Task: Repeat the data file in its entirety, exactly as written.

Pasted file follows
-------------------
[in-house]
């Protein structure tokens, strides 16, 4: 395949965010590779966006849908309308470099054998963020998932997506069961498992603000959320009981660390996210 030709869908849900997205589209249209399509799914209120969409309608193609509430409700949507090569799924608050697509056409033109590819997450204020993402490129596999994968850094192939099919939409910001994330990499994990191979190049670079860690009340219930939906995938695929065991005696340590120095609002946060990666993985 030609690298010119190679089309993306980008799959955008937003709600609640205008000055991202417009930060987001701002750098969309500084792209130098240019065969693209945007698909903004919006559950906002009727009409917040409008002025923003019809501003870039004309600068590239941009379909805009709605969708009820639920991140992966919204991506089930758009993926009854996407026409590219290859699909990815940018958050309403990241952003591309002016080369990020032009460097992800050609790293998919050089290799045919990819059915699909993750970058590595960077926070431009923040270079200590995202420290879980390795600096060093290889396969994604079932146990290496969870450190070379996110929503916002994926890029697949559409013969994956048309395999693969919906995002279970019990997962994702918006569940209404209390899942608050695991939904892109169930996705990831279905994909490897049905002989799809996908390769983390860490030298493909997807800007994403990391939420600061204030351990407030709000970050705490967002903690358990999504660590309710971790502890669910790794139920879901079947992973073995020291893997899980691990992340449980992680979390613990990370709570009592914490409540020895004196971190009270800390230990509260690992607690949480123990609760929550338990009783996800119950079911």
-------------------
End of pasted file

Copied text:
[in-house]
């Protein structure tokens, strides 16, 4: 395949965010590779966006849908309308470099054998963020998932997506069961498992603000959320009981660390996210 030709869908849900997205589209249209399509799914209120969409309608193609509430409700949507090569799924608050697509056409033109590819997450204020993402490129596999994968850094192939099919939409910001994330990499994990191979190049670079860690009340219930939906995938695929065991005696340590120095609002946060990666993985 030609690298010119190679089309993306980008799959955008937003709600609640205008000055991202417009930060987001701002750098969309500084792209130098240019065969693209945007698909903004919006559950906002009727009409917040409008002025923003019809501003870039004309600068590239941009379909805009709605969708009820639920991140992966919204991506089930758009993926009854996407026409590219290859699909990815940018958050309403990241952003591309002016080369990020032009460097992800050609790293998919050089290799045919990819059915699909993750970058590595960077926070431009923040270079200590995202420290879980390795600096060093290889396969994604079932146990290496969870450190070379996110929503916002994926890029697949559409013969994956048309395999693969919906995002279970019990997962994702918006569940209404209390899942608050695991939904892109169930996705990831279905994909490897049905002989799809996908390769983390860490030298493909997807800007994403990391939420600061204030351990407030709000970050705490967002903690358990999504660590309710971790502890669910790794139920879901079947992973073995020291893997899980691990992340449980992680979390613990990370709570009592914490409540020895004196971190009270800390230990509260690992607690949480123990609760929550338990009783996800119950079911």